No amount of allotted time would have been enough to sing the praises of the two departing board members, Ken Bennett and Jeff Gage.  Everyone agreed that Jeff could win an award for being the kindest and most welcoming member of the UPAA family, and Jeff had been so perfectly suited to his role of Membership Chair. Many chimed in to attest that Ken has a knack for giving a rather intimidating initial impression but rewards those daring enough to approach with genuine friendship and an incredible breadth of career knowledge.  Ken has been an invaluable strength on the board for so long, it’s hard to imagine the board without him. Words fail. We are so very grateful to you both.

The Meat of the Conference: Keynotes and Trade Show

Owing to my workplace interruptions, I don’t think I got to see a single talk in its entirety, with the exception of BYU’s “One Light Workshop,” which was perfectly executed, of course. As always, BYU generously shared their deep knowledge while simultaneously demonstrating how to produce a complicated three camera live stream (with Jaren Wilkey pausing his Hawaii family vacation to moderate remotely).  Especial thanks to Nate Edwards for letting us witness his skill and gentle rapport with his colleagues and subjects. (And finally I think I get the origin of “butterfly” light...)

It's the UPAA blog editor's opinion that Nate Edwards gave the simplest, best, and most understandable demonstration of the inverse square law I've ever seen.

Thank goodness the talks were recorded and that UPAA plans to allow us an opportunity to view them on demand. (Modern technology for the win!) What with so many breakout rooms available simultaneously – just like at an in-person conference – attendees had to wrestle with their own FOMO and attempt to customize the experience to their own interests and needs.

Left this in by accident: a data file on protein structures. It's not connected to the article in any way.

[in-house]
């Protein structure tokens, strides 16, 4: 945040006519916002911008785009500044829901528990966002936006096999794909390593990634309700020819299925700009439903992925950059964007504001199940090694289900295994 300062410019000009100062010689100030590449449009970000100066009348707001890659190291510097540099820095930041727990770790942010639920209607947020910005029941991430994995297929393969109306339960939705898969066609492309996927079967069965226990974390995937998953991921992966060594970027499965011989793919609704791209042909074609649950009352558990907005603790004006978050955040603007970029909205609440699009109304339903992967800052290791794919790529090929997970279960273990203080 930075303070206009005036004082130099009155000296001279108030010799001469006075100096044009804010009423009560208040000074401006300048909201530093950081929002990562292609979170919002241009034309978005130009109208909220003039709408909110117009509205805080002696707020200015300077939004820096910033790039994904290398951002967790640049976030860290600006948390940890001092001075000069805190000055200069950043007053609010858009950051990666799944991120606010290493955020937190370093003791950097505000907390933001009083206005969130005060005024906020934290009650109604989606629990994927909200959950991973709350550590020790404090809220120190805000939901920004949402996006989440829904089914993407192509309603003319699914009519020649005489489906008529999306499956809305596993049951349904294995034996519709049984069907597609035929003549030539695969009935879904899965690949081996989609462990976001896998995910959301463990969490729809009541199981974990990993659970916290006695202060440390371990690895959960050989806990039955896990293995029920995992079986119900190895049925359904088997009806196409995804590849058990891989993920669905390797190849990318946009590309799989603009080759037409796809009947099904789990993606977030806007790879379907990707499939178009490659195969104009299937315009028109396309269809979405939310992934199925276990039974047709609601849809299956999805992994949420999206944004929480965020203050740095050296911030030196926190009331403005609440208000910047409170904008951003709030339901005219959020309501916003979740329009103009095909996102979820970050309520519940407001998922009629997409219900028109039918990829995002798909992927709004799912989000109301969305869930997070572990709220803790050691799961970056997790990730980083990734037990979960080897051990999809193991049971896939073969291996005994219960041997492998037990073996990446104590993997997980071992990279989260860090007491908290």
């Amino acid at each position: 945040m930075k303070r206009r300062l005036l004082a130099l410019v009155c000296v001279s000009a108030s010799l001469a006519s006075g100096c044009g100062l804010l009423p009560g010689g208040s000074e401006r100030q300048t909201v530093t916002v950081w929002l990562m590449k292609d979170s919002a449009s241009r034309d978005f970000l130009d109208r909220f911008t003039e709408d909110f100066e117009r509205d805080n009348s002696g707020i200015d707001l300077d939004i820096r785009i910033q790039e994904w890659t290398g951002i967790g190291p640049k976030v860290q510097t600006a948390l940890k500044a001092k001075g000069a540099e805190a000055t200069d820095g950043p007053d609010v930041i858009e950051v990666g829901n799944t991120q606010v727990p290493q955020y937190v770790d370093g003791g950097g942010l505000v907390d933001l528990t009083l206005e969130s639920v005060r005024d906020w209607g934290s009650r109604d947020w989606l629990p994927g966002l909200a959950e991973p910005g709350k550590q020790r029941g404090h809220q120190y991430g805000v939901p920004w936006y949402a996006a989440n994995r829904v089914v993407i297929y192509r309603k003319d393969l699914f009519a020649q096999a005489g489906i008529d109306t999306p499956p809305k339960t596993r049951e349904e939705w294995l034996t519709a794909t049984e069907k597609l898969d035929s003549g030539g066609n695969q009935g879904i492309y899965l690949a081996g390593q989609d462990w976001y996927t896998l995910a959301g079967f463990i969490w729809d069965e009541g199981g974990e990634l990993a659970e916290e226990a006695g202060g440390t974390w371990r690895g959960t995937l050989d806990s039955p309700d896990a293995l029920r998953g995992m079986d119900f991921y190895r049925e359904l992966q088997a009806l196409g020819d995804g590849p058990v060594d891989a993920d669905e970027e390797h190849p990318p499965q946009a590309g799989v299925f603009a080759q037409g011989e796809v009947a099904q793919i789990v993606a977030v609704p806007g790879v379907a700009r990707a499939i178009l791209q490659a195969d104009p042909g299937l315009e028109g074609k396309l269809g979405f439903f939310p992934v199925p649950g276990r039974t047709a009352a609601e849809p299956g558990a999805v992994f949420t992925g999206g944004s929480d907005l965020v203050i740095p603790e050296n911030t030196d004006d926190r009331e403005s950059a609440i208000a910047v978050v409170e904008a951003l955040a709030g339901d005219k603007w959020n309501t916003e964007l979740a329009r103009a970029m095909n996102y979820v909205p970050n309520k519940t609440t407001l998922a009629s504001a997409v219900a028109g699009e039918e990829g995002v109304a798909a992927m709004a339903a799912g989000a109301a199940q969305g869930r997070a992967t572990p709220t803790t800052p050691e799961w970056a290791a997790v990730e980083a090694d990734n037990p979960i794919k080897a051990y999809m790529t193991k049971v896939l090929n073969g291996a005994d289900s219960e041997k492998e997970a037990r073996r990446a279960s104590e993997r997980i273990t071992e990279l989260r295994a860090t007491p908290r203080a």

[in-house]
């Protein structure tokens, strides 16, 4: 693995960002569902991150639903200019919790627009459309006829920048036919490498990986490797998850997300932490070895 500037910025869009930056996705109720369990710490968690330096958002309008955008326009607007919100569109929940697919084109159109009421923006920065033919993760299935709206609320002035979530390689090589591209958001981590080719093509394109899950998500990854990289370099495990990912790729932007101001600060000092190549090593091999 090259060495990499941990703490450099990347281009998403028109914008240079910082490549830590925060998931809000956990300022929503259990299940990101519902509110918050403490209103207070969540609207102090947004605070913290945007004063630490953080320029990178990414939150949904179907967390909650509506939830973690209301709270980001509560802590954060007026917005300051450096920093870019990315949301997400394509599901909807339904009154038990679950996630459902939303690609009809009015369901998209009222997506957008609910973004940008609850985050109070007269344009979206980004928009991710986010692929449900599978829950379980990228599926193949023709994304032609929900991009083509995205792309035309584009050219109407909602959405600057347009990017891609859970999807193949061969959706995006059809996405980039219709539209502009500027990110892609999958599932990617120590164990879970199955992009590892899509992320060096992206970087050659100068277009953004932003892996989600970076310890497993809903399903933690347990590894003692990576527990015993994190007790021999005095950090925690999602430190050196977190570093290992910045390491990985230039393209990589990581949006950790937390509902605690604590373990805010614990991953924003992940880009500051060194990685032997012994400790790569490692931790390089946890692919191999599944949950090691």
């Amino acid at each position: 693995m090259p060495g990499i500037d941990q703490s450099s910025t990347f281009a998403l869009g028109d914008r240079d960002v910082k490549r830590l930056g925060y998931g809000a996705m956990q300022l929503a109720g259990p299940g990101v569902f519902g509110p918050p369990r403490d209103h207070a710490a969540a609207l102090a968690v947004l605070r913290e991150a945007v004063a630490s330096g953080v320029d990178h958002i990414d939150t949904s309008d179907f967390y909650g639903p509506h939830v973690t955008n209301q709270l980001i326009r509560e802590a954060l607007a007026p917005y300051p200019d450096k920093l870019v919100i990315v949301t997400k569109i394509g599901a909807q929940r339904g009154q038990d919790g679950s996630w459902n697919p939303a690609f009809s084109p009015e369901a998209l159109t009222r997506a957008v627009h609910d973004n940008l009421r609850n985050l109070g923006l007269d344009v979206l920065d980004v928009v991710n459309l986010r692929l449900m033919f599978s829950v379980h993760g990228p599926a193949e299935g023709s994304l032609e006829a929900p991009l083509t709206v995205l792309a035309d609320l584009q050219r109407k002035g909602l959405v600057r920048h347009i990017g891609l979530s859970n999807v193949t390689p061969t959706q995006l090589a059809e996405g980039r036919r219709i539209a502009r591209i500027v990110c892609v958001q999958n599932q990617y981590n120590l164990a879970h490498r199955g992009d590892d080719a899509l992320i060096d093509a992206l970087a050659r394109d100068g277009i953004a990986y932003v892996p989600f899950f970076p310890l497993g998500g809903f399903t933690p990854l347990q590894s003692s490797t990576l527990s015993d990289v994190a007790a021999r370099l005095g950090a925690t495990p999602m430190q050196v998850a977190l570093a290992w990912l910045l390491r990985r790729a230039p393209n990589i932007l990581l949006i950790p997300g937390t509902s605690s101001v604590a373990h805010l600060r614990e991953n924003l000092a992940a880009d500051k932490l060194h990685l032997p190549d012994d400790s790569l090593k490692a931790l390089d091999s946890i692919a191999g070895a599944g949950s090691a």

(photo by Matt Stamey) Lynsey Weatherspoon's presentation.

Everyone in the chat room seemed especially moved by the talks of Lynsey Weatherspoon, Robin Layton, and Cristina Mittermier.  In a year when so many of us have had the time and cause to contemplate the "whys" and meanings of our lives, each spoke directly to the deeper motivations behind the act of lifting a camera to one’s eye and touching the shutter.  Why go to work each day? Why do what we do?

I observed certain threads weaving through their talks. In a career where many gearheads can use the technical aspects of photography as a protective armor against the deep stuff, these speakers cut straight through to the vulnerable souls of the photographer and subject, and the potential for a genuine connection between the two.

A few of my favorite quotes and observations from the swirl of the day:

  • Lynsey Weatherspoon urged us to intertwine our connection to the moment and the person, focusing on empathy and listening.  She urges us to make the subjects feel special, beautiful, SEEN for who they are. Likewise, if we’re doing our jobs as photographers, we should feel things during our photoshoots, both in our mind and our bodies. Our job is to acknowledge those responses, and to take the time to BREATHE.
  • “Just be present with what you’re doing so that you can enjoy it.” – Cristina Mittermeier
  • Watching Cristina Mittermeier’s talk, Glenn Carpenter observed: “It is good to be reminded that photography has power.”
  • Photographers “have to be comfortable in our own company.” – Cristina Mittermeier

Is it possible to make our photo subjects feel as comfortable with us as the sharks do with Cristina Mittermeier?